July 20th, 2012
Despite an ongoing shortage of yield in the fixed income markets of core developed economies, many dealers recommend maintaining or even supplementing long positions in Bunds and Treasuries for an extended Q3 rally. Calls for the shape of the curve vary but expectations are that yields can yet fall meaningfully further this quarter
The Rates Strategy team at Barclays Research said Treasuries are no place to hide but on the curve the 5-year has merit. In this week’s Market Strategy Americas file, BarCap wrote, “With the risk of the Fed disappointing on the IOER cut, we recommend moving long positions further out the curve to the 5y point. Separately, foreign investors continue to accumulate Treasuries in the belly, where the Fed is offsetting net supply. Declining float suggests that another asset purchase program is likely to have a substantial effect.” BarCap strategists further believe the market has not responded appropriately to weakening U.S. economic fundamentals (e.g., three straight months of negative retail sales growth and the lowest Philadelphia Fed employment index since late 2009) or to implementation issues for the EFSF that have come to the forefront, especially for Italian and Spanish debt yields. They likewise expect the US 5- and 10-year notes to rally to 0.5% and 1.25% (respectively) over “the coming months”. BarCap also finds the US 5-year sector to be more attractive versus the overnight index swaps curve. “Another reason to move out the curve is that 2-2.5y sector has richened versus the OIS curve as well. We had argued that it had cheapened excessively following the extension of Twist, despite Fed holdings being marginal in that sector. The Treasury-OIS basis has tightened and the sector does not look as attractive from a roll/carry perspective. While repo rates have also declined versus the fed funds rate, supporting the richening of Treasuries, dealer inventories are still elevated. A reversal of the repo rate is likely to hurt 2s more and the 5y sector looks more attractive from a levels perspective.”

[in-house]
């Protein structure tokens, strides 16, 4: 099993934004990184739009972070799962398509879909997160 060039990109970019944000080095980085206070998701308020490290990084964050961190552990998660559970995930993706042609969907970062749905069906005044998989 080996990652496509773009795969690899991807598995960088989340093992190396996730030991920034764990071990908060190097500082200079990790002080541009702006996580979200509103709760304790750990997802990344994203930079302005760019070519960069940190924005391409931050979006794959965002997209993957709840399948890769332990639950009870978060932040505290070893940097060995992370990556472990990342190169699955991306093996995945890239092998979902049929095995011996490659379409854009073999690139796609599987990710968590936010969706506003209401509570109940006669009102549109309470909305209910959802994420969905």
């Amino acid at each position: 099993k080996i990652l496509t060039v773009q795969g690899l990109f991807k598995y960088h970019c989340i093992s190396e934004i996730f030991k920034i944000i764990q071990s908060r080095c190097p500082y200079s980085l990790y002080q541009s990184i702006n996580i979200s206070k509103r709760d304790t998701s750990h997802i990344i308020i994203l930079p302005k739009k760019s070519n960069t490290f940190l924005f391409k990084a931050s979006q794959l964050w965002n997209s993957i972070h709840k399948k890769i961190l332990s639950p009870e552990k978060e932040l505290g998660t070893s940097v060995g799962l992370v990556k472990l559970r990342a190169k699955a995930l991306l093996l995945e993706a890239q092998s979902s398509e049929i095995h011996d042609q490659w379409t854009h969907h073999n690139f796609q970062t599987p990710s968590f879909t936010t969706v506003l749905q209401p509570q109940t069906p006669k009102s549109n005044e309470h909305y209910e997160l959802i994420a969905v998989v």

Citigroup Global Markets noted the further divergence between the Citi Growth Index and 10-year note yields as markets ignore fundamentals. In their US Rates Chart Pack, Citi strategists wrote, “The Citi Growth Index has ticked higher recently on higher construction spending, industrial production and capital goods orders. Recent data has not been inspiring, but continues to be resilient.” Citi’s model puts fair value on US 2-year notes at 0.33%, about 11bp higher than the on-the-run security closed on July 19. For the 5-year note, fair value is 1.43%, some 82bp higher than the market currently allows. At a spread of 111bp, the 10s/30s curve is where it should be according to the model but the issues themselves yield far less than they should. Tens are about 135bp overvalued and 30s are about 136bp overvalued. The biggest spread between fair value and market yields is on the 5y5y forward model. Citi’s model suggests 4.30%, whereas the market closed Thursday at 2.53%, a rounded difference of 176bp. In Germany, Citi believes Bunds could reach new record lows in August. “We wouldn’t be surprised if 10yr Bund yield reach 1% over the summer.”